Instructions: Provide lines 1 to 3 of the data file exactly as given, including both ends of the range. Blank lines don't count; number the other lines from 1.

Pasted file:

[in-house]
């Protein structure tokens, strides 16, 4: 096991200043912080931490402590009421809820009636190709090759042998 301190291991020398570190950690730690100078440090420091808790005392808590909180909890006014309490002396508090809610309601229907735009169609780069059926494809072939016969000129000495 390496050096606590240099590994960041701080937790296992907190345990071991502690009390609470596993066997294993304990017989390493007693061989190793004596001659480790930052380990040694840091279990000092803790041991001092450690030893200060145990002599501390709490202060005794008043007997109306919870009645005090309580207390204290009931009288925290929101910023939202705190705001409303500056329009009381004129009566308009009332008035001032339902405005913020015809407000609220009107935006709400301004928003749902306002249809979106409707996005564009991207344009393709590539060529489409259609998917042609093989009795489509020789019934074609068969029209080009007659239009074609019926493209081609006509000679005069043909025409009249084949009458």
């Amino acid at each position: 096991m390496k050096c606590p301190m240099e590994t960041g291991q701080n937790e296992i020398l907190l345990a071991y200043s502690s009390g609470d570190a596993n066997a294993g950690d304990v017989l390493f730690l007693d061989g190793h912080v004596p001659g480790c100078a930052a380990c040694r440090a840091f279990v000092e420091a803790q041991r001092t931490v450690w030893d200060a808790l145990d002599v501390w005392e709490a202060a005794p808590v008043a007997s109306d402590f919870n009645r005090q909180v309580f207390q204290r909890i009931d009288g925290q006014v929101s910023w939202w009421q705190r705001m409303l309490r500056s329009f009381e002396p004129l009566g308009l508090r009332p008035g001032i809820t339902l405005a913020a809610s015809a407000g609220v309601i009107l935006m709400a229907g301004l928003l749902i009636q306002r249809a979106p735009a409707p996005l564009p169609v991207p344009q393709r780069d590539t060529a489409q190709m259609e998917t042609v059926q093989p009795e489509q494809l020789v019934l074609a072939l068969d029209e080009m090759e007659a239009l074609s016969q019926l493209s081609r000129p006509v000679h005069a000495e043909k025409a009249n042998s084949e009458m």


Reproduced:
[in-house]
């Protein structure tokens, strides 16, 4: 096991200043912080931490402590009421809820009636190709090759042998 301190291991020398570190950690730690100078440090420091808790005392808590909180909890006014309490002396508090809610309601229907735009169609780069059926494809072939016969000129000495 390496050096606590240099590994960041701080937790296992907190345990071991502690009390609470596993066997294993304990017989390493007693061989190793004596001659480790930052380990040694840091279990000092803790041991001092450690030893200060145990002599501390709490202060005794008043007997109306919870009645005090309580207390204290009931009288925290929101910023939202705190705001409303500056329009009381004129009566308009009332008035001032339902405005913020015809407000609220009107935006709400301004928003749902306002249809979106409707996005564009991207344009393709590539060529489409259609998917042609093989009795489509020789019934074609068969029209080009007659239009074609019926493209081609006509000679005069043909025409009249084949009458």
């Amino acid at each position: 096991m390496k050096c606590p301190m240099e590994t960041g291991q701080n937790e296992i020398l907190l345990a071991y200043s502690s009390g609470d570190a596993n066997a294993g950690d304990v017989l390493f730690l007693d061989g190793h912080v004596p001659g480790c100078a930052a380990c040694r440090a840091f279990v000092e420091a803790q041991r001092t931490v450690w030893d200060a808790l145990d002599v501390w005392e709490a202060a005794p808590v008043a007997s109306d402590f919870n009645r005090q909180v309580f207390q204290r909890i009931d009288g925290q006014v929101s910023w939202w009421q705190r705001m409303l309490r500056s329009f009381e002396p004129l009566g308009l508090r009332p008035g001032i809820t339902l405005a913020a809610s015809a407000g609220v309601i009107l935006m709400a229907g301004l928003l749902i009636q306002r249809a979106p735009a409707p996005l564009p169609v991207p344009q393709r780069d590539t060529a489409q190709m259609e998917t042609v059926q093989p009795e489509q494809l020789v019934l074609a072939l068969d029209e080009m090759e007659a239009l074609s016969q019926l493209s081609r000129p006509v000679h005069a000495e043909k025409a009249n042998s084949e009458m």